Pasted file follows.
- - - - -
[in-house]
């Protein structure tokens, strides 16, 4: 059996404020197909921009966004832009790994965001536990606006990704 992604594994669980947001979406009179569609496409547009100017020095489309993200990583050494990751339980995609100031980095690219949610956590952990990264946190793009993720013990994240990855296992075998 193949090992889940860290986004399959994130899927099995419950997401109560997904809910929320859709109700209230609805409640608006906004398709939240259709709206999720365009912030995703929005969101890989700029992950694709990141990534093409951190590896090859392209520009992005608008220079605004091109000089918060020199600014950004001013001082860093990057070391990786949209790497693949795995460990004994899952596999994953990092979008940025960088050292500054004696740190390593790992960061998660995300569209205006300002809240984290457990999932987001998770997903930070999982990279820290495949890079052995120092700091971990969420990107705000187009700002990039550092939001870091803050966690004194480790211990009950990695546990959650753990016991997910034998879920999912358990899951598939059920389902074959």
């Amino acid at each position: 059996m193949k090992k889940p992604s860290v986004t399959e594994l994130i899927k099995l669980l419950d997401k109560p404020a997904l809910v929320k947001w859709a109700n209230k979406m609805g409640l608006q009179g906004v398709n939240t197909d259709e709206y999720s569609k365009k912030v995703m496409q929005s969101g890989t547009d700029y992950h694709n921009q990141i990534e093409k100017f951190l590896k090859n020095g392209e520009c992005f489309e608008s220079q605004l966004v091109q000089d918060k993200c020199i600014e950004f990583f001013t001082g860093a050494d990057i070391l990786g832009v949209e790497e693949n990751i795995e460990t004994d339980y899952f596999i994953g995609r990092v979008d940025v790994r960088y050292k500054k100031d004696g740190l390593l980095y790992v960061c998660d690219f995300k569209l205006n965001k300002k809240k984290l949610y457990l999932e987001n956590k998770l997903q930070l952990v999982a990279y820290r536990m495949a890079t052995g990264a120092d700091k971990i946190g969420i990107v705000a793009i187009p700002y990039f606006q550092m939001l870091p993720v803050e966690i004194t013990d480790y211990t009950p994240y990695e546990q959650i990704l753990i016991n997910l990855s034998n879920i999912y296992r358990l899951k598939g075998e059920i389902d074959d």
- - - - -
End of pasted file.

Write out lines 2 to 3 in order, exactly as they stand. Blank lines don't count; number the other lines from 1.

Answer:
């Protein structure tokens, strides 16, 4: 059996404020197909921009966004832009790994965001536990606006990704 992604594994669980947001979406009179569609496409547009100017020095489309993200990583050494990751339980995609100031980095690219949610956590952990990264946190793009993720013990994240990855296992075998 193949090992889940860290986004399959994130899927099995419950997401109560997904809910929320859709109700209230609805409640608006906004398709939240259709709206999720365009912030995703929005969101890989700029992950694709990141990534093409951190590896090859392209520009992005608008220079605004091109000089918060020199600014950004001013001082860093990057070391990786949209790497693949795995460990004994899952596999994953990092979008940025960088050292500054004696740190390593790992960061998660995300569209205006300002809240984290457990999932987001998770997903930070999982990279820290495949890079052995120092700091971990969420990107705000187009700002990039550092939001870091803050966690004194480790211990009950990695546990959650753990016991997910034998879920999912358990899951598939059920389902074959």
């Amino acid at each position: 059996m193949k090992k889940p992604s860290v986004t399959e594994l994130i899927k099995l669980l419950d997401k109560p404020a997904l809910v929320k947001w859709a109700n209230k979406m609805g409640l608006q009179g906004v398709n939240t197909d259709e709206y999720s569609k365009k912030v995703m496409q929005s969101g890989t547009d700029y992950h694709n921009q990141i990534e093409k100017f951190l590896k090859n020095g392209e520009c992005f489309e608008s220079q605004l966004v091109q000089d918060k993200c020199i600014e950004f990583f001013t001082g860093a050494d990057i070391l990786g832009v949209e790497e693949n990751i795995e460990t004994d339980y899952f596999i994953g995609r990092v979008d940025v790994r960088y050292k500054k100031d004696g740190l390593l980095y790992v960061c998660d690219f995300k569209l205006n965001k300002k809240k984290l949610y457990l999932e987001n956590k998770l997903q930070l952990v999982a990279y820290r536990m495949a890079t052995g990264a120092d700091k971990i946190g969420i990107v705000a793009i187009p700002y990039f606006q550092m939001l870091p993720v803050e966690i004194t013990d480790y211990t009950p994240y990695e546990q959650i990704l753990i016991n997910l990855s034998n879920i999912y296992r358990l899951k598939g075998e059920i389902d074959d």